Raising our voices, telling our story

While everyone agrees that adult education has major social, economic and civic benefits, it remains a marginal concern for policy-makers. How, asks Sir Alan Tuckett, can we convince governments to make policies that live up to their commitments?

© UN Photo/Christophe Herwig

Adult learning and education makes a difference. It enhances people’s dignity and strengthens civil society. It supports the development of skills for the world of today’s work and the capacity to address the challenges of rapid technological, industrial, ecological demographic change. It fosters inter-generational learning, and enriches learners’ engagement with arts, respect for diversity and difference. Studies show its positive health impact, its contribution to the resettlement of offenders, and the way it enriches later lives. Most importantly adult learning and education gives a voice to people too often silenced in the debates that shape our future. In the words of Rethinking Education, adult learning and education fosters the common good.

All this is endorsed by international conference after international conference. The International Labour Office calls for universal lifelong learning; the World Economic Forum argues that lifelong learning is of key importance in responding to the development of robotics, artificial intelligence and the Fourth Industrial Revolution. The Programme for the International Assessment of Adult Competencies (PIAAC) surveys of adult skills, administered by the Organisation for Economic Cooperation and Development (OECD), are modified to recognise the breadth of learning relevant to twenty-first century work. Governments sign up to major commitments to improve literacy, to secure the right to education for women as well as girls, and to no one being left behind.

Why, then, is ALE so marginal? First, to use an old English aphorism, ‘warm words butter no parsnips’. Without money and political will, agreements stay on the page. Look at the commitments made in Dakar in 2000 – of the six goals agreed, the 2015 Global Monitoring Report made clear least progress by far was made on adult literacy. And the wider adult learning goal was not even measured. In the same way, the Global Partnership for Education is charged with co-ordinating finance for Sustainable Development Goal (SDG) 4, but its chair told the International Council for Adult Education (ICAE) there was no money for literacy – if we wanted it, civil society would have to raise it itself.

These views don’t develop accidentally. Most education funding focuses on schools and universities. When decision makers do look at adult learning and education they find it hard to see what difference investment can make in a context where outcomes are regularly measured. And measurement matters. It is harder to capture a growth in community confidence and resilience than it is to measure whether someone passed a test. With the growth of neo-liberal policies among development partners, as well as governments, there has been a marked shift away from broad capacity-building in favour of short project-based and measureable activity.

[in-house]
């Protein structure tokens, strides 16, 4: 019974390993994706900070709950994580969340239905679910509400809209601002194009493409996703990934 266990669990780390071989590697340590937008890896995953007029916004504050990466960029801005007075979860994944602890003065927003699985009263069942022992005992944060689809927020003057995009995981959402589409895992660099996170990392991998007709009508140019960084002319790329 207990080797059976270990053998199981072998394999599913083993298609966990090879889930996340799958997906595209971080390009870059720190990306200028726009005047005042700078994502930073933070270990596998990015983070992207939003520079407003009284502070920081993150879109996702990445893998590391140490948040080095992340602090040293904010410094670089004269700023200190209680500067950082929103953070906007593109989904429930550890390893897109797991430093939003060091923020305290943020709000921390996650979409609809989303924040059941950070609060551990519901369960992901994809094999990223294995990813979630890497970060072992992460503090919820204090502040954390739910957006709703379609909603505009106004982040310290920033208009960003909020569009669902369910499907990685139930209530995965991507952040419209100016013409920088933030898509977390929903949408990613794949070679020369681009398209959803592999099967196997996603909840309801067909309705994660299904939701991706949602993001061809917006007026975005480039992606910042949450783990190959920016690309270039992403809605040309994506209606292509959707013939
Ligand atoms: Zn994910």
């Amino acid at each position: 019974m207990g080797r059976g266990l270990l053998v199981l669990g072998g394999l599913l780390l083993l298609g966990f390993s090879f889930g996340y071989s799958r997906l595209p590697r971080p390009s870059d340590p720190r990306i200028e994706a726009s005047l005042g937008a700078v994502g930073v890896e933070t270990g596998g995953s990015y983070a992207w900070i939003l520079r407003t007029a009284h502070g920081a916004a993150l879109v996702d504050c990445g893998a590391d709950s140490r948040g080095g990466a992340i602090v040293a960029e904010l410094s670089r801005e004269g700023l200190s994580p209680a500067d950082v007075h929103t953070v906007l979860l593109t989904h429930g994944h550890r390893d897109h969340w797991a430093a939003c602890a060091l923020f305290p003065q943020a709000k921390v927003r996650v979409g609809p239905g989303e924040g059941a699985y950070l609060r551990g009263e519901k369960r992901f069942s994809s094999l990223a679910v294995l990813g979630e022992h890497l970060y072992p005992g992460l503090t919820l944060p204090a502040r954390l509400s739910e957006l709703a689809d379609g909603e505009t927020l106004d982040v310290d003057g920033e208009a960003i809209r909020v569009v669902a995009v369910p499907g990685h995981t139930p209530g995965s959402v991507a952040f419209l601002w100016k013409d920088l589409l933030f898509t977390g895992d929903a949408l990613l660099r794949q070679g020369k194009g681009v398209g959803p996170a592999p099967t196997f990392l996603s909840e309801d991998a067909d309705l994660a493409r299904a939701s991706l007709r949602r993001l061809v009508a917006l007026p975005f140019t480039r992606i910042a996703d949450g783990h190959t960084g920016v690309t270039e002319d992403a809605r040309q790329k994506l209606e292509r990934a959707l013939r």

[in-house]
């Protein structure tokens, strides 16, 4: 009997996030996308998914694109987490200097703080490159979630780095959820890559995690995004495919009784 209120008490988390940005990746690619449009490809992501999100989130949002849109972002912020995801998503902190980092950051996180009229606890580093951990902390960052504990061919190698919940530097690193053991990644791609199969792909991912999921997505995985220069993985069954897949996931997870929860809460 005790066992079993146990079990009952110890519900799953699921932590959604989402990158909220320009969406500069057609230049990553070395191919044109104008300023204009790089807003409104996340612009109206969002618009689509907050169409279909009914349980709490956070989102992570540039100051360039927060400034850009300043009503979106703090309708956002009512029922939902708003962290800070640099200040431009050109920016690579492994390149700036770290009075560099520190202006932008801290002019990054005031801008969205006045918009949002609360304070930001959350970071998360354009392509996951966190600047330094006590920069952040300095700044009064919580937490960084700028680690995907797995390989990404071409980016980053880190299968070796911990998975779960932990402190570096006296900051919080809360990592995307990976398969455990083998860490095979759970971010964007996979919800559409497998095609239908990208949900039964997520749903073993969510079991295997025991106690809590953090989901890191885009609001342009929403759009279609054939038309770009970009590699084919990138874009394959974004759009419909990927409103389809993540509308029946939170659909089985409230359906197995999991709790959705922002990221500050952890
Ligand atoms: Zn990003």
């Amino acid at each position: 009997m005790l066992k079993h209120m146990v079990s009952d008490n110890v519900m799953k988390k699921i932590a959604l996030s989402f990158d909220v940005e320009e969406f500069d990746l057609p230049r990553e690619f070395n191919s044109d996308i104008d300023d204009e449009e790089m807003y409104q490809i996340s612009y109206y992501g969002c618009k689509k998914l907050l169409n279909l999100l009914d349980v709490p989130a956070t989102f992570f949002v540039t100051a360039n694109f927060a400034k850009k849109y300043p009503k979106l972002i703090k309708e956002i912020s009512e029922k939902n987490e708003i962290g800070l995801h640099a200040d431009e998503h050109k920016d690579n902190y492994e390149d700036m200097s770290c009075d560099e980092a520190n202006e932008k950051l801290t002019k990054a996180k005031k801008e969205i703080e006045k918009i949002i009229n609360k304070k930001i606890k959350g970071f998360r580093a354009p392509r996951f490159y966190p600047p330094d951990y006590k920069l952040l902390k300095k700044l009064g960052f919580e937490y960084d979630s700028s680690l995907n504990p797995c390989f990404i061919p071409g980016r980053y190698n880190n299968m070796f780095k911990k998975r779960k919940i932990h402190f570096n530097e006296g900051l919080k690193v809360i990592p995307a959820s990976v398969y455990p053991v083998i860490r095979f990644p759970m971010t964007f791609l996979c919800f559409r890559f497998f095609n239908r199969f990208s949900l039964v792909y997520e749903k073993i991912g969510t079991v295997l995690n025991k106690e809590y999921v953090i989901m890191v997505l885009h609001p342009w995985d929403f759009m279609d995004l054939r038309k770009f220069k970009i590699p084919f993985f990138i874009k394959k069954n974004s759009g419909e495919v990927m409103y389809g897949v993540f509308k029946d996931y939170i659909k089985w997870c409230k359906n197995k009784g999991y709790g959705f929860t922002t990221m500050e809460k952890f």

But that is no reason to give up. Look at the SDGs. Hardly any can be achieved without adults learning. It is a message ICAE makes in the UN High Level Policy Forum. It is also central to UNESCO’s view. We need to make sure that it is one we make together at the next International Conference on Adult Education (CONFINTEA) in Marrakech in 2022. The formal structures for preparing for CONFINTEA VII start this year with country reports, followed in 2021 with regional conferences. At the main event, ICAE will work to host a civil society event ahead of the formal conference. Meanwhile, working locally to identify priorities for the 2020s, working to influence government reports, getting places on national delegations, and engaging with ICAE in making a global case, in which learner voices take a prominent role, are key tasks.

But how do we make a global difference with our advocacy? Good evidence helps: numbers, qualitative studies, illustrated with powerful stories, involving people whose lives have been transformed through learning. Mobilizing learners for public events, organized with imagination and flair. Stickability – keeping at it over the long haul, making alliances with friendly media, developing the intelligent use of social media – all matter. Taking great pictures. Making partnerships with sympathetic organizations.  Briefing politicians, drafting policy responses, and sharing what works with one another – what is needed is what the World Social Forum calls for, the belief that another world is possible, and that together we can make it. After all, governments already agree that adult learning and education matters. We just need to convince them to match grand agreements with practical policies and sustained funding on the ground.

Sir Alan Tuckett is Professor of Education at the University of Wolverhampton and a former President of the International Council of Adult Education (2011–2015). He was Director of the National Institute of Adult Continuing Education (NIACE) between 1988 and 2011. He is a UIL Honorary Fellow.

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